Industry 4.0 has become the Holy Grail in manufacturing. Faced with customer demands that are evolving faster than ever before – and the pressure of ongoing economic uncertainty – manufacturers are turning to digital transformation in pursuit of the new era of manufacturing. From more efficient operations to a deeper knowledge of customers and bringing new products to market at speed: Industry 4.0 promises to help manufacturers meet the needs of the future.
The financial benefits could be significant. Manufacturers in EMEA believe that their digital investments will drive revenue growth of 13% over the next five years, while the sector’s digital leaders are already deriving over 50% of their revenue from digitally-enhanced or digitally-led products and services.
Manufacturers are becoming more dependent on digital technology, but with this reward comes risk. The proliferation of digital has significantly increased the challenges for IT teams charged with ensuring business continuity, while making IT downtime more damaging than ever.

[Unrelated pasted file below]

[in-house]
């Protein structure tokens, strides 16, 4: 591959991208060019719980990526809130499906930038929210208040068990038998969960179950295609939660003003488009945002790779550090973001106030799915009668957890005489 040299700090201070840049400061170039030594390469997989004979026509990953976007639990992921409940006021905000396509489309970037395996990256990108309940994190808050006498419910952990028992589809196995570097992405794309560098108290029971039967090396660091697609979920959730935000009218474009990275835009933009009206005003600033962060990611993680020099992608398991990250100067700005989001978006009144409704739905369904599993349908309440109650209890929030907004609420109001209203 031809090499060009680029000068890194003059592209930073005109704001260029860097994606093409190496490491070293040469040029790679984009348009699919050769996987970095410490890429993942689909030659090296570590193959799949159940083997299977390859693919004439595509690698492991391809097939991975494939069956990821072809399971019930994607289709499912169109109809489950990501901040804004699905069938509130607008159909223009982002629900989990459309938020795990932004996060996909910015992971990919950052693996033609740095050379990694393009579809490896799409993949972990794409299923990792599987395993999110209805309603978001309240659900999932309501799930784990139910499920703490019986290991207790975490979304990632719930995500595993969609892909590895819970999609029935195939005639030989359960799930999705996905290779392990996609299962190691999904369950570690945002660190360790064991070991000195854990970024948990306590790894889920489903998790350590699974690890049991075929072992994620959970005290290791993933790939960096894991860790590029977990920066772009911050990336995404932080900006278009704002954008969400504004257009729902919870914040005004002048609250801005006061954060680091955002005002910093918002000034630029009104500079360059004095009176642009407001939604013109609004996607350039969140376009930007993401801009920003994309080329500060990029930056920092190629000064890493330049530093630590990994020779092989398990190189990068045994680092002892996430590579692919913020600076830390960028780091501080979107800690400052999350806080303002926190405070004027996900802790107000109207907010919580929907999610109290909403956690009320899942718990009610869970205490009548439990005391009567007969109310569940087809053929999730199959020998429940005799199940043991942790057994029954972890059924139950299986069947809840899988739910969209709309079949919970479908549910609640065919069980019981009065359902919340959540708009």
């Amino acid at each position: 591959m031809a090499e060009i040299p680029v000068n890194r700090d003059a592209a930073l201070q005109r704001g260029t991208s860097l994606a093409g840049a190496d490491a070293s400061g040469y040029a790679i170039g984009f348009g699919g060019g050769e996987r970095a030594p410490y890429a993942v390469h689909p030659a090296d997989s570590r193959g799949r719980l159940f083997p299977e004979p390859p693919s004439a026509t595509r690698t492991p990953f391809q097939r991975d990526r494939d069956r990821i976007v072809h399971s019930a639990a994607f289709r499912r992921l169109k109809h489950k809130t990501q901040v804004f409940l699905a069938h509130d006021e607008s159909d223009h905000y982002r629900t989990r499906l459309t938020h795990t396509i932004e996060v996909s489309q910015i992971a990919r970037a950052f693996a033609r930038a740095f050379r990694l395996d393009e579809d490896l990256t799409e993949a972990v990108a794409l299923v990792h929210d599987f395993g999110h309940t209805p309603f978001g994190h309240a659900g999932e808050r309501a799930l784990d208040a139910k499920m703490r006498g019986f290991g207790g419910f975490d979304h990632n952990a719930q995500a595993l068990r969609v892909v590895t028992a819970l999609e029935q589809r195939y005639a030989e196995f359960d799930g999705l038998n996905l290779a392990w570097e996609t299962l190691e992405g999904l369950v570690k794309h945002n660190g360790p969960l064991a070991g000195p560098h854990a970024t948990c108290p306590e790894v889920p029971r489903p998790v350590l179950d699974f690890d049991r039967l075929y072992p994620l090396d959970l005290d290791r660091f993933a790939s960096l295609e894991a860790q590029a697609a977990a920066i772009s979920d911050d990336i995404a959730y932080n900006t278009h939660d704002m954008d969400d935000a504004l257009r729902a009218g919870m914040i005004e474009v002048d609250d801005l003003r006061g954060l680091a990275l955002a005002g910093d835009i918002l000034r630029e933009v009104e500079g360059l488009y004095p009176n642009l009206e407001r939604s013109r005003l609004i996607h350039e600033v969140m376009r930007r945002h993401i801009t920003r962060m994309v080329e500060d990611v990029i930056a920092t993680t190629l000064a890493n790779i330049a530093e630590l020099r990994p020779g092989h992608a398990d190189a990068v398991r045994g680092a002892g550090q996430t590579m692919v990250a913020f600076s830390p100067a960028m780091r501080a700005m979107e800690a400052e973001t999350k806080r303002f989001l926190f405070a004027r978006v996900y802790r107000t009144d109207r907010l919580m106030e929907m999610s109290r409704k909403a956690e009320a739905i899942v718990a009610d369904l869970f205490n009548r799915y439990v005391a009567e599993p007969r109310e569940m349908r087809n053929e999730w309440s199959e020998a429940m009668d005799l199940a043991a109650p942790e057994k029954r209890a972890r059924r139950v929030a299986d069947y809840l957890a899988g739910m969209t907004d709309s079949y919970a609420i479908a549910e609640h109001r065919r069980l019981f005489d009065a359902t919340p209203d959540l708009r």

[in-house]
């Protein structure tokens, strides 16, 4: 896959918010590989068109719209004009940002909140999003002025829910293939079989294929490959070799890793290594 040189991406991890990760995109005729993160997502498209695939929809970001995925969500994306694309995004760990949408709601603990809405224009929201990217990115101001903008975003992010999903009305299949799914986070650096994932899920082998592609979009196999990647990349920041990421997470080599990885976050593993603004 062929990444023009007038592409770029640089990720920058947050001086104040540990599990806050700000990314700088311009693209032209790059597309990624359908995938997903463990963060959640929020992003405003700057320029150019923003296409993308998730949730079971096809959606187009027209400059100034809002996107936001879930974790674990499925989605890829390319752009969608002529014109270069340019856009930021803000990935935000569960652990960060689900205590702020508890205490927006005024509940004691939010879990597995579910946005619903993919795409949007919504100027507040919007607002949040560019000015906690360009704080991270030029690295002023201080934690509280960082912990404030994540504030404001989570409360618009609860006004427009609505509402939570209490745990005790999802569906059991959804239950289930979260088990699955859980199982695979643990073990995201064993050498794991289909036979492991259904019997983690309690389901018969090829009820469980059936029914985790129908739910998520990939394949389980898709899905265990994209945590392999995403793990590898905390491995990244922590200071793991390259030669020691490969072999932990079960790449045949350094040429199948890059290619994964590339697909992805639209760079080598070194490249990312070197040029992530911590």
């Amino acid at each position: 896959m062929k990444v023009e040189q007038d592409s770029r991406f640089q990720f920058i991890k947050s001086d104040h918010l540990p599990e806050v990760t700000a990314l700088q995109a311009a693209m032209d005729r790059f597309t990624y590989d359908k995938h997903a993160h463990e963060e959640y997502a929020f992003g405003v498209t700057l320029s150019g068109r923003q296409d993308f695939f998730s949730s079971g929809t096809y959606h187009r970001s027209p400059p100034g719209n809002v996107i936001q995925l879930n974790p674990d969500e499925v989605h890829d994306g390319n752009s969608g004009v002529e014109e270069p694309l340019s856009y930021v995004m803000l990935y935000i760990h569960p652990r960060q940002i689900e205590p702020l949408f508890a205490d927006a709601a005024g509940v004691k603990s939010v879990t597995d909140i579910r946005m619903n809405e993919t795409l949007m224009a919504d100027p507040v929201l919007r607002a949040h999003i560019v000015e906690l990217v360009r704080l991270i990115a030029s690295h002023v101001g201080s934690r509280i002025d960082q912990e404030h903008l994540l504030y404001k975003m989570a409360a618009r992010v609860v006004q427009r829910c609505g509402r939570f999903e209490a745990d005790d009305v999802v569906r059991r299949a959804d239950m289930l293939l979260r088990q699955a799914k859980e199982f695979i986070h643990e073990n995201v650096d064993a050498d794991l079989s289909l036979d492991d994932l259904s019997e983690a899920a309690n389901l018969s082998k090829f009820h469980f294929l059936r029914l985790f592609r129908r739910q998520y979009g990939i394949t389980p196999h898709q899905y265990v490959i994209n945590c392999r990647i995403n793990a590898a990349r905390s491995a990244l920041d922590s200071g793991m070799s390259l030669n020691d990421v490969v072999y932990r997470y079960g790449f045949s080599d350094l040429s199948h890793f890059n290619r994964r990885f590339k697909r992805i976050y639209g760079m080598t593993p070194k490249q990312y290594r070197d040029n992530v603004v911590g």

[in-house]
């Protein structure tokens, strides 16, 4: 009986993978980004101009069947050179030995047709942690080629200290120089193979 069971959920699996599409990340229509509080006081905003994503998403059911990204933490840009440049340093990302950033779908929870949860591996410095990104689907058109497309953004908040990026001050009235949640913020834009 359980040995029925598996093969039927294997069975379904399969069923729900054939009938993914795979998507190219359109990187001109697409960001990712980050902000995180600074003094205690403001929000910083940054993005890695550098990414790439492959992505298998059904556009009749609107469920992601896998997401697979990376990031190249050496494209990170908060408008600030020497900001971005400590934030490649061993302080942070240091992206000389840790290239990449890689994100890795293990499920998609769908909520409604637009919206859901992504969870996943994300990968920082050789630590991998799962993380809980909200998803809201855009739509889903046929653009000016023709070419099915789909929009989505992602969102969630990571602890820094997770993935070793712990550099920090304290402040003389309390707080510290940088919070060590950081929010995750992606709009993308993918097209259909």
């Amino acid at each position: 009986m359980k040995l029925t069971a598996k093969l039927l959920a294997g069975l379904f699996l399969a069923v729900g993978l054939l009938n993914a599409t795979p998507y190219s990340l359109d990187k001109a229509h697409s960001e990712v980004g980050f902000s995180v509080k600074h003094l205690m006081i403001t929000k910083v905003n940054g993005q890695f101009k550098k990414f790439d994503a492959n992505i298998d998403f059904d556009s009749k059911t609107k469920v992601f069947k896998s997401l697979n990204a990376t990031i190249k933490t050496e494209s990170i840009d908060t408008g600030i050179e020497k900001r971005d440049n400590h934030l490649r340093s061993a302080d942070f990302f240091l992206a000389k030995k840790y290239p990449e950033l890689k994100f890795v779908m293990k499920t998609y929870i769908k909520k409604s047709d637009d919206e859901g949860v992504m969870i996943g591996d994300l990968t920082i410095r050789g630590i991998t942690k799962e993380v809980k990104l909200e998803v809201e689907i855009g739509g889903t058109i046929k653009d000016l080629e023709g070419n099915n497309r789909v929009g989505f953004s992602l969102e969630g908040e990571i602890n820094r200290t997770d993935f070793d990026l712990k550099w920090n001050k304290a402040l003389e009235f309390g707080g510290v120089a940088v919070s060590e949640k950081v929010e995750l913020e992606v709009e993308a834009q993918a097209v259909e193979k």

Digital from design to distribution
Digital technology is becoming the cornerstone of every part of the manufacturing process. From the early stages of design and development, through to operations and finally distribution: every stage in the manufacturing lifecycle is underpinned by digital platforms.
Stakeholders throughout the manufacturing supply chain are benefitting from an increasingly sophisticated digital life. Within the business employees can use the technology to be more collaborative and mobile, while partners, suppliers and distributors are better integrated and informed.
The manufacturing sector is quickly moving towards the point where virtually everything will depend on digital technology. In a fast-moving and highly competitive environment, making the best use of digital – and acting on the insights it delivers – could be core to securing a place in the future. However, while digital presents incredible opportunities, it also presents greater challenges than ever before.